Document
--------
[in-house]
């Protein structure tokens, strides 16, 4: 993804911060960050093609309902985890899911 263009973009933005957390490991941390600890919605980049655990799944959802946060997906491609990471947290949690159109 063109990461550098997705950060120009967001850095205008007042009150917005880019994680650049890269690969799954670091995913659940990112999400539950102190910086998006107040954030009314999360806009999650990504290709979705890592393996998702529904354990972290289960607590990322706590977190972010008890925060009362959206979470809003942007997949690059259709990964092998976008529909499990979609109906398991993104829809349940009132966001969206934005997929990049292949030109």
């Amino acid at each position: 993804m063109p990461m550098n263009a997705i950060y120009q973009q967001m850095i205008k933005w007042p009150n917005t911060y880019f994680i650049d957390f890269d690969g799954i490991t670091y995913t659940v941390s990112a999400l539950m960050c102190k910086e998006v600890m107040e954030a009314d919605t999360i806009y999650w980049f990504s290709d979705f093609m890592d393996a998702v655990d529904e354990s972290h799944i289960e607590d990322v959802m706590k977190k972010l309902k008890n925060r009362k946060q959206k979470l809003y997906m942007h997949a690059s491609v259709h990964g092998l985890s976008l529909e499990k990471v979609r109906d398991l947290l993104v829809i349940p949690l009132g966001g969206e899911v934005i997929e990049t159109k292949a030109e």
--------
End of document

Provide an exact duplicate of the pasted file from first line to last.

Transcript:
[in-house]
């Protein structure tokens, strides 16, 4: 993804911060960050093609309902985890899911 263009973009933005957390490991941390600890919605980049655990799944959802946060997906491609990471947290949690159109 063109990461550098997705950060120009967001850095205008007042009150917005880019994680650049890269690969799954670091995913659940990112999400539950102190910086998006107040954030009314999360806009999650990504290709979705890592393996998702529904354990972290289960607590990322706590977190972010008890925060009362959206979470809003942007997949690059259709990964092998976008529909499990979609109906398991993104829809349940009132966001969206934005997929990049292949030109």
């Amino acid at each position: 993804m063109p990461m550098n263009a997705i950060y120009q973009q967001m850095i205008k933005w007042p009150n917005t911060y880019f994680i650049d957390f890269d690969g799954i490991t670091y995913t659940v941390s990112a999400l539950m960050c102190k910086e998006v600890m107040e954030a009314d919605t999360i806009y999650w980049f990504s290709d979705f093609m890592d393996a998702v655990d529904e354990s972290h799944i289960e607590d990322v959802m706590k977190k972010l309902k008890n925060r009362k946060q959206k979470l809003y997906m942007h997949a690059s491609v259709h990964g092998l985890s976008l529909e499990k990471v979609r109906d398991l947290l993104v829809i349940p949690l009132g966001g969206e899911v934005i997929e990049t159109k292949a030109e």